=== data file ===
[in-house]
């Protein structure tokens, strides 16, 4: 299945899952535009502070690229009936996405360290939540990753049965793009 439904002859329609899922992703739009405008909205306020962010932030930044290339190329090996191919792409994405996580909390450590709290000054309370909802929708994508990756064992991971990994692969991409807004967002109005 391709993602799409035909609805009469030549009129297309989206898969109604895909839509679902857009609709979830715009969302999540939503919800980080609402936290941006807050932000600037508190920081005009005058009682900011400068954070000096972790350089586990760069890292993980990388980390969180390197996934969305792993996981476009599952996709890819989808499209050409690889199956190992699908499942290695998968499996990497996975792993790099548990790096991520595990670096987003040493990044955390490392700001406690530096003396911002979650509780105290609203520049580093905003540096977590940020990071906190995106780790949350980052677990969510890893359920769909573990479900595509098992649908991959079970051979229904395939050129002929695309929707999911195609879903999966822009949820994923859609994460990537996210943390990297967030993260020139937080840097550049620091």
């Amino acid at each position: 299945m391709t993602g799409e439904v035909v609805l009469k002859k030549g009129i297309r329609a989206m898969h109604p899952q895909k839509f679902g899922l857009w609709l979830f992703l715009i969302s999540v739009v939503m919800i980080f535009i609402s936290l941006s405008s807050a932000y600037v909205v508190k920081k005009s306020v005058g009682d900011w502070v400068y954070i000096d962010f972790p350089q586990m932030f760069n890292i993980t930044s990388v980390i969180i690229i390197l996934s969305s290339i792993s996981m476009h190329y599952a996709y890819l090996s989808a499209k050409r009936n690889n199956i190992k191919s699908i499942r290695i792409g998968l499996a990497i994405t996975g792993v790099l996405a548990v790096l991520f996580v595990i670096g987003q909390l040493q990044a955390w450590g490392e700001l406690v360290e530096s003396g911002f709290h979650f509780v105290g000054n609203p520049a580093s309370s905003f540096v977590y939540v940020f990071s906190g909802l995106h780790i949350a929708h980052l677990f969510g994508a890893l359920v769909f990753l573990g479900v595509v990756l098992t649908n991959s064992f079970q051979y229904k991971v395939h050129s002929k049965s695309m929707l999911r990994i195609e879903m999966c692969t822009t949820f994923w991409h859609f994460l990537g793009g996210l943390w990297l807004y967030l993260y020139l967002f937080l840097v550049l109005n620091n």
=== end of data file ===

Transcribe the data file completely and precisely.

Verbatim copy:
[in-house]
């Protein structure tokens, strides 16, 4: 299945899952535009502070690229009936996405360290939540990753049965793009 439904002859329609899922992703739009405008909205306020962010932030930044290339190329090996191919792409994405996580909390450590709290000054309370909802929708994508990756064992991971990994692969991409807004967002109005 391709993602799409035909609805009469030549009129297309989206898969109604895909839509679902857009609709979830715009969302999540939503919800980080609402936290941006807050932000600037508190920081005009005058009682900011400068954070000096972790350089586990760069890292993980990388980390969180390197996934969305792993996981476009599952996709890819989808499209050409690889199956190992699908499942290695998968499996990497996975792993790099548990790096991520595990670096987003040493990044955390490392700001406690530096003396911002979650509780105290609203520049580093905003540096977590940020990071906190995106780790949350980052677990969510890893359920769909573990479900595509098992649908991959079970051979229904395939050129002929695309929707999911195609879903999966822009949820994923859609994460990537996210943390990297967030993260020139937080840097550049620091």
């Amino acid at each position: 299945m391709t993602g799409e439904v035909v609805l009469k002859k030549g009129i297309r329609a989206m898969h109604p899952q895909k839509f679902g899922l857009w609709l979830f992703l715009i969302s999540v739009v939503m919800i980080f535009i609402s936290l941006s405008s807050a932000y600037v909205v508190k920081k005009s306020v005058g009682d900011w502070v400068y954070i000096d962010f972790p350089q586990m932030f760069n890292i993980t930044s990388v980390i969180i690229i390197l996934s969305s290339i792993s996981m476009h190329y599952a996709y890819l090996s989808a499209k050409r009936n690889n199956i190992k191919s699908i499942r290695i792409g998968l499996a990497i994405t996975g792993v790099l996405a548990v790096l991520f996580v595990i670096g987003q909390l040493q990044a955390w450590g490392e700001l406690v360290e530096s003396g911002f709290h979650f509780v105290g000054n609203p520049a580093s309370s905003f540096v977590y939540v940020f990071s906190g909802l995106h780790i949350a929708h980052l677990f969510g994508a890893l359920v769909f990753l573990g479900v595509v990756l098992t649908n991959s064992f079970q051979y229904k991971v395939h050129s002929k049965s695309m929707l999911r990994i195609e879903m999966c692969t822009t949820f994923w991409h859609f994460l990537g793009g996210l943390w990297l807004y967030l993260y020139l967002f937080l840097v550049l109005n620091n």